Dr Sumy Thomas: deciphering the human puzzle, from the inside out
The recipient of the Discovery Foundation MGH Fellowship Award for 2020 will focus on internal medicine
“I grew up in the Transkei. My parents taught biology and physical science at rural schools where the only meal the children received for the day was at school, and many came to school hungry. Education levels were low, and English was the medium of instruction, even though it was not the pupils’ first language,” says Dr Teressa Sumy Thomas.
“Nevertheless, teachers and doctors emerged from those schools. So quite early on I was exposed to how difficult life can be for people starting out in SA, but how education can provide an equal opportunity.”
As the 2020 recipient of the prestigious Discovery Foundation MGH Award, 33-year-old Thomas will spend a year-long medical residency at Massachusetts General Hospital (MGH) in Boston, US, once travel restrictions are lifted. MGH is a clinical service and biomedical research facility and the largest teaching hospital of Harvard Medical School in Boston.
She will receive supervision from leading experts and gain exposure to the hospital’s research environment.
Thomas, whose family moved to Kokstad, KwaZulu-Natal, studied at a boarding school in Pietermaritzburg. “Being exposed to life in the Eastern Cape, where my parents taught for a decade, I saw the effects of HIV/Aids and I knew my broader aim was to serve the greater SA community,” the soft-spoken doctor says.
After completing her medical degree at Wits University, Thomas did her practical training at the rural Ngwelezana Hospital near Pietermaritzburg, where she worked in emergency medicine. But her recent specialisation, completed at Wits, was in internal medicine.
“I wanted to work closely with patients, to figure out the puzzle of medicine by using clinical clues. When we put these clues together, we can really help people with complicated conditions,” she says.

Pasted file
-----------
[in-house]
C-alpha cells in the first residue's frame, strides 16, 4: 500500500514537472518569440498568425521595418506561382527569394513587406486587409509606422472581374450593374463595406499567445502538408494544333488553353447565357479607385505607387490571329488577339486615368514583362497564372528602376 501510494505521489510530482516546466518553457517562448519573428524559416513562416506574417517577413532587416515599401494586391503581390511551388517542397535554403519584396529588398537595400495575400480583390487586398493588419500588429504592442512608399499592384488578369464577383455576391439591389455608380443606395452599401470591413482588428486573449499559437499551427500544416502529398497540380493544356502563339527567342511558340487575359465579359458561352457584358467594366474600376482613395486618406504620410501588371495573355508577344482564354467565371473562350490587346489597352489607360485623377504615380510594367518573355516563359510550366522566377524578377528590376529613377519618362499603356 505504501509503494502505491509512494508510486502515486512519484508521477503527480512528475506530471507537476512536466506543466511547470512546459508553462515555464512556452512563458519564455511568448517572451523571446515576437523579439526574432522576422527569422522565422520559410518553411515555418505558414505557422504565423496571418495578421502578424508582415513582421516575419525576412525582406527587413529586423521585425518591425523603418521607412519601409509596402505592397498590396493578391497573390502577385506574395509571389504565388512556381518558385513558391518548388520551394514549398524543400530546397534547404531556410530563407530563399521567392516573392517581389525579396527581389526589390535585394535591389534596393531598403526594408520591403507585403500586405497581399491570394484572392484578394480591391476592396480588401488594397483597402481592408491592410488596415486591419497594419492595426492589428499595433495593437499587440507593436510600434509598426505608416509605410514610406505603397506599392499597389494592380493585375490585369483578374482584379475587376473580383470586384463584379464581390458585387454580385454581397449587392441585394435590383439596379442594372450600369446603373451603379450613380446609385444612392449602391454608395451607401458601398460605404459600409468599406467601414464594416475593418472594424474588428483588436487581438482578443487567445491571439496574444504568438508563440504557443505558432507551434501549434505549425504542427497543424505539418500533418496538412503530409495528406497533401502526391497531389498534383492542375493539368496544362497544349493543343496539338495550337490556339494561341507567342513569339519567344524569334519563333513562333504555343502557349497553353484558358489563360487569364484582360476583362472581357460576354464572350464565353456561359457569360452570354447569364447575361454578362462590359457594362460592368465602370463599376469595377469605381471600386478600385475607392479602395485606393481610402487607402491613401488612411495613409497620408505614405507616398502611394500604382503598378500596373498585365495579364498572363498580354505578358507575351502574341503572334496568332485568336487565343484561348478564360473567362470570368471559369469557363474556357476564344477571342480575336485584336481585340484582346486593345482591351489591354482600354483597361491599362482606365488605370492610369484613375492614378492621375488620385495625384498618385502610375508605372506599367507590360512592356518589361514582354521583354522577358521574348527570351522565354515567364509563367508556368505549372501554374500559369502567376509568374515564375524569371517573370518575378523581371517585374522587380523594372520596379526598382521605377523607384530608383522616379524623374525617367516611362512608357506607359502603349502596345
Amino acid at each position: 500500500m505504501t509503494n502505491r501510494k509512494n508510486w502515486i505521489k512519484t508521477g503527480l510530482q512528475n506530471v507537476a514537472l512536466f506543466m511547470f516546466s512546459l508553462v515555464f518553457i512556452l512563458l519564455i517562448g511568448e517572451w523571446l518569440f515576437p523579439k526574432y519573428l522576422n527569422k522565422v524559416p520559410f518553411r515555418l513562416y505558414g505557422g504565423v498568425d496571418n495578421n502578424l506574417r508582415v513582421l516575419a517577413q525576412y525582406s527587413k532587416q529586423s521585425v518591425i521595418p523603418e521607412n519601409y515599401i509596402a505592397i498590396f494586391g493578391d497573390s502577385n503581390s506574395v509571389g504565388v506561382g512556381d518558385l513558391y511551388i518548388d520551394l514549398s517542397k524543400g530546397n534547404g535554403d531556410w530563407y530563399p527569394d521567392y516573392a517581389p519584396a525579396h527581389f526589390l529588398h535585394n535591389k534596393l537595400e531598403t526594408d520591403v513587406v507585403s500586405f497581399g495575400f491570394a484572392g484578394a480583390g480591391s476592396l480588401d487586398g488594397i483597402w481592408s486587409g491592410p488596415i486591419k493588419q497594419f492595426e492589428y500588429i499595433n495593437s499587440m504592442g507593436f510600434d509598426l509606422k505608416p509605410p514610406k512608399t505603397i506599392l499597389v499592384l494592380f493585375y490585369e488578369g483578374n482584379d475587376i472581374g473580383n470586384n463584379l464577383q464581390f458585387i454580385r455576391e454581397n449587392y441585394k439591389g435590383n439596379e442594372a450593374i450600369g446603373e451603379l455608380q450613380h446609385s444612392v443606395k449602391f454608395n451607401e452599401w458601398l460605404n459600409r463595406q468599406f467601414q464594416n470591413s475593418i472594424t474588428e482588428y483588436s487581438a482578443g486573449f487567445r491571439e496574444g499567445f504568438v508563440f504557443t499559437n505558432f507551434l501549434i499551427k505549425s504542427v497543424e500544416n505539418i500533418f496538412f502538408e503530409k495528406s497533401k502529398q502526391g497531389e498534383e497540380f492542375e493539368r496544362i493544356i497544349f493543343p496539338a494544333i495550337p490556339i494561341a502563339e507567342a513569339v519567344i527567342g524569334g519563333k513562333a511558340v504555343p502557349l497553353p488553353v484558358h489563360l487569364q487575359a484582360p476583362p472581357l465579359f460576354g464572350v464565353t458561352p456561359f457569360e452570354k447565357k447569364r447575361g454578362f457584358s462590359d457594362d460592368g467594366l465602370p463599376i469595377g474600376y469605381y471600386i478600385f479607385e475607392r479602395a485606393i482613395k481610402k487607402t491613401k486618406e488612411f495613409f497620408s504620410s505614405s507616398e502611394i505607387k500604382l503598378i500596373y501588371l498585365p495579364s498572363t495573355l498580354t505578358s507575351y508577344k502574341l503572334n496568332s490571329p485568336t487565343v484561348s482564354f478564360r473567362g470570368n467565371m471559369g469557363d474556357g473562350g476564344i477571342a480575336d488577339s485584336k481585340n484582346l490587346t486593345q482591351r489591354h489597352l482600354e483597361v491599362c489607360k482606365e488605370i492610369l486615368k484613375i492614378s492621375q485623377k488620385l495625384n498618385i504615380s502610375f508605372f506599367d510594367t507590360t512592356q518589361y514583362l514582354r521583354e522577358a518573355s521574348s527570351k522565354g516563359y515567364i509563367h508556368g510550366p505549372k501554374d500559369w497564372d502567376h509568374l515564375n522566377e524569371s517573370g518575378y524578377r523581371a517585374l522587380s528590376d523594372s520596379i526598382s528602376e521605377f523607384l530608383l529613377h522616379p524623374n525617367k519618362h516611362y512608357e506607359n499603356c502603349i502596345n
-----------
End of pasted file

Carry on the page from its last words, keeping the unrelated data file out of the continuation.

Looking for the answers to complicated conditions
Thomas will be placed at MGH metabolism unit in the division of endocrinology to figure out one such complicated condition that has come up in her recent work. She makes the science sound simple, explaining that her research will explore how HIV and antiretroviral (ARV) medicine affects the endocrine system.
“This will address a need in the population of SA. We have an estimated 7.7-million people living with HIV — the largest pandemic in the world. While ARVs have helped give longevity to patients in the past decade, we are now seeing larger number of patients at risk for cardiometabolic disease, including dysglycaemia and fatty liver disease, which could be a result of the virus itself or from ARV therapy. This area needs to be explored further,” she says.
“Diabetes is such an epidemic. Being of South Indian descent, I have seen the devastating effects on family members who are predisposed to the condition. I also wanted to choose a topic that would be relevant to global health, in keeping with the aim of the award I’ve received. I’m excited to have made contact with a mentor in the form of professor Steven Grinspoon, chief of the metabolism unit, who will guide me during the fellowship,” she says.